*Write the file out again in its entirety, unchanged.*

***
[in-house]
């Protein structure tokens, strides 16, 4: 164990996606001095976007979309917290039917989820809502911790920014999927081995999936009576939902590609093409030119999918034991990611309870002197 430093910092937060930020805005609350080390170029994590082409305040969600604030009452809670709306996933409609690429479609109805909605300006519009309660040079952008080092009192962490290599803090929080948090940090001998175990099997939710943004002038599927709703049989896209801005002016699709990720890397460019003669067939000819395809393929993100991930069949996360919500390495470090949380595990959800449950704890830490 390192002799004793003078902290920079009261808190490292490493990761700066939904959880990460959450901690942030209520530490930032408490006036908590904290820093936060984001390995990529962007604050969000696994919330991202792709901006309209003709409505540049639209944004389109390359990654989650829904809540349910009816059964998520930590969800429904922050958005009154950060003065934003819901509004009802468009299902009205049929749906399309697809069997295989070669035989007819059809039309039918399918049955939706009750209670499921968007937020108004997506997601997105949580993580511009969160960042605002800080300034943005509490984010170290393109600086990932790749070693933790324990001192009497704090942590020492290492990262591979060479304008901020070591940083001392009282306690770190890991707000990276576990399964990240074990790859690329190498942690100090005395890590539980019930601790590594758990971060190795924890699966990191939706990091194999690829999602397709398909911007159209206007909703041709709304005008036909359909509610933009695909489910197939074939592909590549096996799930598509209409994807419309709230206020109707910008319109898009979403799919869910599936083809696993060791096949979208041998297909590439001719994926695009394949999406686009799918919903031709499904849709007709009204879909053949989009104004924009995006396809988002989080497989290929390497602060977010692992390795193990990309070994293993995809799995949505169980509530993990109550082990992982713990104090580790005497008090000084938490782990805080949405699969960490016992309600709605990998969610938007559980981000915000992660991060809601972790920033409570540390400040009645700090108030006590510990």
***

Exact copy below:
[in-house]
């Protein structure tokens, strides 16, 4: 164990996606001095976007979309917290039917989820809502911790920014999927081995999936009576939902590609093409030119999918034991990611309870002197 430093910092937060930020805005609350080390170029994590082409305040969600604030009452809670709306996933409609690429479609109805909605300006519009309660040079952008080092009192962490290599803090929080948090940090001998175990099997939710943004002038599927709703049989896209801005002016699709990720890397460019003669067939000819395809393929993100991930069949996360919500390495470090949380595990959800449950704890830490 390192002799004793003078902290920079009261808190490292490493990761700066939904959880990460959450901690942030209520530490930032408490006036908590904290820093936060984001390995990529962007604050969000696994919330991202792709901006309209003709409505540049639209944004389109390359990654989650829904809540349910009816059964998520930590969800429904922050958005009154950060003065934003819901509004009802468009299902009205049929749906399309697809069997295989070669035989007819059809039309039918399918049955939706009750209670499921968007937020108004997506997601997105949580993580511009969160960042605002800080300034943005509490984010170290393109600086990932790749070693933790324990001192009497704090942590020492290492990262591979060479304008901020070591940083001392009282306690770190890991707000990276576990399964990240074990790859690329190498942690100090005395890590539980019930601790590594758990971060190795924890699966990191939706990091194999690829999602397709398909911007159209206007909703041709709304005008036909359909509610933009695909489910197939074939592909590549096996799930598509209409994807419309709230206020109707910008319109898009979403799919869910599936083809696993060791096949979208041998297909590439001719994926695009394949999406686009799918919903031709499904849709007709009204879909053949989009104004924009995006396809988002989080497989290929390497602060977010692992390795193990990309070994293993995809799995949505169980509530993990109550082990992982713990104090580790005497008090000084938490782990805080949405699969960490016992309600709605990998969610938007559980981000915000992660991060809601972790920033409570540390400040009645700090108030006590510990």